To estimate volatility, the generalised autoregressive conditional heteroskedasticity technique is applied to monthly coffee prices in Ethiopia for the period 1976-2012. To distinguish between the unpredictable and predictable components of volatility, we obtain separate estimates of the conditional and unconditional variance of the residual. This is combined with estimates of the coefficient of relative risk aversion to measure the welfare effects from eliminating the unpredictable component of price volatility.

Findings

A key finding is that the welfare gain from eliminating coffee price volatility is small; the gain per producer comes to a meagre US$0.76 in a year.

Originality/value

This has important policy implications for the efficacy of price stabilisation mechanisms for coffee producers, i.e. any attempt to eliminate coffee price volatility at a cost may not be a preferred outcome for Ethiopian producers. The contribution of the paper lies in using the unconditional variance, as it more truly reflects price risk faced by coffee producers without overestimating it.

Details

Qualitative Research in Financial Markets, vol. 8 no. 4
Type: Research Article
ISSN: 1755-4179

Keywords

Article
Publication date: 17 October 2017

Dina Modestus Nziku and John Joseph Struthers

The purpose of this paper is to develop a conceptual framework which combines the strength of weak ties (SWT) concept with an innovative taxonomy for mitigating…

1218

Abstract

Purpose

The purpose of this paper is to develop a conceptual framework which combines the strength of weak ties (SWT) concept with an innovative taxonomy for mitigating principal-agent (P-A) conflicts. The taxonomy highlights the mechanisms through which African women can overcome the obstacles faced when setting up businesses.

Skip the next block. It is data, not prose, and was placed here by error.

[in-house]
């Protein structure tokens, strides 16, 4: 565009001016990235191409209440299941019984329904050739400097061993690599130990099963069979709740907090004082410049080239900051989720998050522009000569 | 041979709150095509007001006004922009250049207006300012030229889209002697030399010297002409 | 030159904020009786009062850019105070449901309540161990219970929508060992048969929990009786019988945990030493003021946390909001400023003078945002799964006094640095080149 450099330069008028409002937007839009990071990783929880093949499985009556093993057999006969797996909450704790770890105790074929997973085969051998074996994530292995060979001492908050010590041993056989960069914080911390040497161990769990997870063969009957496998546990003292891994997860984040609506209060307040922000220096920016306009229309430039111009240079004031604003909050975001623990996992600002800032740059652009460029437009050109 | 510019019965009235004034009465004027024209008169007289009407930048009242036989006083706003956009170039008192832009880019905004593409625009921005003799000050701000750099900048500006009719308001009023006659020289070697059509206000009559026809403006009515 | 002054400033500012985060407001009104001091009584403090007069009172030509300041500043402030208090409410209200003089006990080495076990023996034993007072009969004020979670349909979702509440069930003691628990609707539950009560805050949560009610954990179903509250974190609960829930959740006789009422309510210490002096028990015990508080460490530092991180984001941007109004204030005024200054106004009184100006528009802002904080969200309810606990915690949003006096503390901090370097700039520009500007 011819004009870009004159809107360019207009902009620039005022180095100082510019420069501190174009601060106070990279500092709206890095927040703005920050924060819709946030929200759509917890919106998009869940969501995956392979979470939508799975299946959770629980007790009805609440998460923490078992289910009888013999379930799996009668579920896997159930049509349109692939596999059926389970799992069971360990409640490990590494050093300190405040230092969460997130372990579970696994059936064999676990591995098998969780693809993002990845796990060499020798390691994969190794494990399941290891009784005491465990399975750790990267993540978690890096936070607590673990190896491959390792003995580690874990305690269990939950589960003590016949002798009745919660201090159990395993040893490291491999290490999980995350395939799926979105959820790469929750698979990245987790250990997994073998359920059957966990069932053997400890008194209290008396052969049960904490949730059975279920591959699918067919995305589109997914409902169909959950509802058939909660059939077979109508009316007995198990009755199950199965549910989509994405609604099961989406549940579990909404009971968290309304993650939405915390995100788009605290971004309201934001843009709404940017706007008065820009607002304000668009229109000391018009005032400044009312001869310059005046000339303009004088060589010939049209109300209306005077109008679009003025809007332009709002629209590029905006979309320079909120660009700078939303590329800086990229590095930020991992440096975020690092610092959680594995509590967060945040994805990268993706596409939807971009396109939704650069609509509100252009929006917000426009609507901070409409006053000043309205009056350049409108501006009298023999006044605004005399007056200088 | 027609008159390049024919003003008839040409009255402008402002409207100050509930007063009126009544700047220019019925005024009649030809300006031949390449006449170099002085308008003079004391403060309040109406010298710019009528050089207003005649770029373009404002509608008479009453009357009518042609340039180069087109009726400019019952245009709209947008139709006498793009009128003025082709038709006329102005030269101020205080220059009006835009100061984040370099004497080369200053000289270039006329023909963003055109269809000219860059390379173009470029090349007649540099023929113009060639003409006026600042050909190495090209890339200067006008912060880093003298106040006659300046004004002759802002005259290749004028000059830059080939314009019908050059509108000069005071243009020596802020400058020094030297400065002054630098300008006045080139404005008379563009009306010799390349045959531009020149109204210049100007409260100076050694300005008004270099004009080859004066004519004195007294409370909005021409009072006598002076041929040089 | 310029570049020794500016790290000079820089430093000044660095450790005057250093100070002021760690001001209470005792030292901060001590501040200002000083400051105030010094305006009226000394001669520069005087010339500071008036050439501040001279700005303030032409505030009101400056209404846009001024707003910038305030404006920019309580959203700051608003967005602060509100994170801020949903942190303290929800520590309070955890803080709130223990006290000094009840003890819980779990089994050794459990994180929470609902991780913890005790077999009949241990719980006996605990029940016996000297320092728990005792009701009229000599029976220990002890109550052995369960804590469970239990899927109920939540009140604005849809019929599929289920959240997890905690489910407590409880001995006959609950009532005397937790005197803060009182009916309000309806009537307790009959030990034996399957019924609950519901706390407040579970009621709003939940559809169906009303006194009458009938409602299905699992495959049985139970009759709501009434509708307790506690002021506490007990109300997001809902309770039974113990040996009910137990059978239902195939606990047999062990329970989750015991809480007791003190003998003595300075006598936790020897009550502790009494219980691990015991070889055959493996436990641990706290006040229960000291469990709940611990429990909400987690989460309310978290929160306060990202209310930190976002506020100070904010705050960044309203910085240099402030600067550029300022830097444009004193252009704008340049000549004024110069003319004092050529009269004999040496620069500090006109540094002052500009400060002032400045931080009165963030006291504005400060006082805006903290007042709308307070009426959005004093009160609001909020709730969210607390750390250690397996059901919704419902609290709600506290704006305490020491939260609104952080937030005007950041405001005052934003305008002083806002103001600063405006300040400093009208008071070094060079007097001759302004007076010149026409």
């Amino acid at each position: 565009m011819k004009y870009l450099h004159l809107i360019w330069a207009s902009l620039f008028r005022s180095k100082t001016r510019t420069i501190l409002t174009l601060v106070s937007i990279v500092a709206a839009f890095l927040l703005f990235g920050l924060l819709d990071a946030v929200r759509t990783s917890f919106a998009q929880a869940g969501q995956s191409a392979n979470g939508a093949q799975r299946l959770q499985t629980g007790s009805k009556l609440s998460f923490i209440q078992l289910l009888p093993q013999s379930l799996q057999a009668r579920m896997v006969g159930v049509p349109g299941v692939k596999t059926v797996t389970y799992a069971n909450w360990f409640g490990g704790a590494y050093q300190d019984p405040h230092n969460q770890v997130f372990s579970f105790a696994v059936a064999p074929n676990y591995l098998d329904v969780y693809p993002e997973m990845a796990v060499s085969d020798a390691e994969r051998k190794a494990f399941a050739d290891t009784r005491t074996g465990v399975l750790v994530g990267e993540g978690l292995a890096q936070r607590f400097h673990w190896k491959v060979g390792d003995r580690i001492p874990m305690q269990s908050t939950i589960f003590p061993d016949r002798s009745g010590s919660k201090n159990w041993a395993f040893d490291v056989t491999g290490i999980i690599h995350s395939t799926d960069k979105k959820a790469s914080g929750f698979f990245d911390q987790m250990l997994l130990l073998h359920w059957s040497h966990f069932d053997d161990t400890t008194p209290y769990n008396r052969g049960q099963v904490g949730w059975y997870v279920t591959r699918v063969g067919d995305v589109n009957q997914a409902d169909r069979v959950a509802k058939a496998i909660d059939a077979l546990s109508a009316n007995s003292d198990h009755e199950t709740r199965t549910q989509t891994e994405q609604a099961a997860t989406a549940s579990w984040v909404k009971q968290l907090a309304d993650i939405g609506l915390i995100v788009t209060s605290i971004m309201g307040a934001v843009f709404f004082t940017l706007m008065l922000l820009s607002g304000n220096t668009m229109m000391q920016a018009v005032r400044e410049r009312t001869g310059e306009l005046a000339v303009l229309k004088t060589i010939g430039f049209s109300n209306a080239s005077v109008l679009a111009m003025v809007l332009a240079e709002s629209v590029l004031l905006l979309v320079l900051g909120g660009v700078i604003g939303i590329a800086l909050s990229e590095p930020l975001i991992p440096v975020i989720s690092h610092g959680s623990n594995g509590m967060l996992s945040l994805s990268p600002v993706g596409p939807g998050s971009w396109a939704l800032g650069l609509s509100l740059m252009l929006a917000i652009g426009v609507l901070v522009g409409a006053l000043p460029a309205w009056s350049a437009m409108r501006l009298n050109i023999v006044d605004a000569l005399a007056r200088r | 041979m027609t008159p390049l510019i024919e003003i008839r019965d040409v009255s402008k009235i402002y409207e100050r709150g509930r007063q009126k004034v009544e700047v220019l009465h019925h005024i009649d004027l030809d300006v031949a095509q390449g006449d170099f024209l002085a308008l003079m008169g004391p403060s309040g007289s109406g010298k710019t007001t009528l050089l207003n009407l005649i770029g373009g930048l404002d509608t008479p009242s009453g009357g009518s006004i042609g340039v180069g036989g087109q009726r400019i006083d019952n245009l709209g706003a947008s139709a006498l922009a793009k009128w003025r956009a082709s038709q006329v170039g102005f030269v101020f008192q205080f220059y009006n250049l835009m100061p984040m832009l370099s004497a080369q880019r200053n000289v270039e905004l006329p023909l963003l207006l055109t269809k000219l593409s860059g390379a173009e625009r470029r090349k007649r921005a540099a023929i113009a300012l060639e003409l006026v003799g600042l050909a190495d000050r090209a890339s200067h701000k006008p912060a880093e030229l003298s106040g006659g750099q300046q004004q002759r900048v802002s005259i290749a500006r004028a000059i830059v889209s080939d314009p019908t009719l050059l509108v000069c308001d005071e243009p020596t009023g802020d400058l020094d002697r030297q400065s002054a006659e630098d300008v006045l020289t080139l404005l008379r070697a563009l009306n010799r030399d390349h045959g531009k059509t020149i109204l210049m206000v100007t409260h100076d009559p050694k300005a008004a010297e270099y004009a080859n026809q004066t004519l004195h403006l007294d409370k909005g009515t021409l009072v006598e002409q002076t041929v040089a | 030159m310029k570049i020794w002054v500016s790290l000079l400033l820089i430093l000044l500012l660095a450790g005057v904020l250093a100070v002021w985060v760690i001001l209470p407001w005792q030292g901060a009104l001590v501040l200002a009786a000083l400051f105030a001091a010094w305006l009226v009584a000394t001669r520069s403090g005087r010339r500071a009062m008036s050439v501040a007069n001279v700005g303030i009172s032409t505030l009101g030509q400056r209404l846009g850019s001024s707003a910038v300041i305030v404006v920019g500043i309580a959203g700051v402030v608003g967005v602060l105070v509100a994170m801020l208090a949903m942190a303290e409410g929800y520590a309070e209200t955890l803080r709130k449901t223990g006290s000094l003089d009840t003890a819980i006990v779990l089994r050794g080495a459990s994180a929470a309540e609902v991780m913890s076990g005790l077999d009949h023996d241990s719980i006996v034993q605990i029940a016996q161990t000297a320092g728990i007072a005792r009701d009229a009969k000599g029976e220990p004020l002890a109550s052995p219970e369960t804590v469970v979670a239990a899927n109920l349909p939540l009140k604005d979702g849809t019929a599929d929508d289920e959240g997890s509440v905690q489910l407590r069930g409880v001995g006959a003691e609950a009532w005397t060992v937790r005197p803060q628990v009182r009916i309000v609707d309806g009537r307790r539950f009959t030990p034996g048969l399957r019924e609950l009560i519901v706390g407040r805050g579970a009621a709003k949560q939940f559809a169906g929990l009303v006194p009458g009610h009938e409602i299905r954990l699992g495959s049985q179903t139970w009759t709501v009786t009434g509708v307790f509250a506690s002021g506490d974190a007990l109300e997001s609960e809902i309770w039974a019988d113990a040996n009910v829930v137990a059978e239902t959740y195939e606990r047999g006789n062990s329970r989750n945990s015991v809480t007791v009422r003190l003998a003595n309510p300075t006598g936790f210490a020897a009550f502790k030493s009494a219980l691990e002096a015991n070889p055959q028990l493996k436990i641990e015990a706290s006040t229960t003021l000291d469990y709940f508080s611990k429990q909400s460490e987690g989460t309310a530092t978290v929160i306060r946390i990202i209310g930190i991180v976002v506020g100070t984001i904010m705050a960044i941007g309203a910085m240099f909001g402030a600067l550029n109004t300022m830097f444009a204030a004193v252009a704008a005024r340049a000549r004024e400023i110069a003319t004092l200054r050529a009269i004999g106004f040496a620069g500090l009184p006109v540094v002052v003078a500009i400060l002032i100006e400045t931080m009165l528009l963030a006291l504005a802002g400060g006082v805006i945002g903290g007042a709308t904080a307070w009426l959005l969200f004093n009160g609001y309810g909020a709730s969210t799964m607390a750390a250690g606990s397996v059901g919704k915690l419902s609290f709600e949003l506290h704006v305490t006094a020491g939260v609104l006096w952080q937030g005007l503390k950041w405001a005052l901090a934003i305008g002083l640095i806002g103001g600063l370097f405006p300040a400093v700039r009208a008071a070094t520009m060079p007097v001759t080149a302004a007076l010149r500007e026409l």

Design/methodology/approach

The paper discusses the role of “weak ties” networks in entrepreneurial activities and integrates the concept with the key parameters of the P-A paradigm. The aim is to develop a taxonomy (or scorecard) for mitigating the challenges faced by women entrepreneurs in Africa from a P-A perspective. Six P-A parameters are analysed, namely, attitudes towards risk; behaviour-based vs targets-based contracts; asymmetric information; risk-sharing; transaction costs; and verification and monitoring costs.

Findings

With the aid of the taxonomy developed in the paper, the authors analyse the channels through which “SWT” networks may impact in mitigating the problems arising from the P-A paradigm. Some implications for women entrepreneurs in Africa are highlighted.

Research limitations/implications

The current conceptual study suggests that the “SWT” concept can be used by African women entrepreneurs to mitigate P-A problems. The authors argue that the original P-A taxonomy developed in the paper fills a conceptual research gap in the existing literature. Embedding the SWT concept within a P-A framework will facilitate further research not only to understand African women entrepreneurs’ attitudes (and responses) towards risk and uncertainty, but this will also facilitate greater understanding of the importance women attach to the role of incentives within their businesses.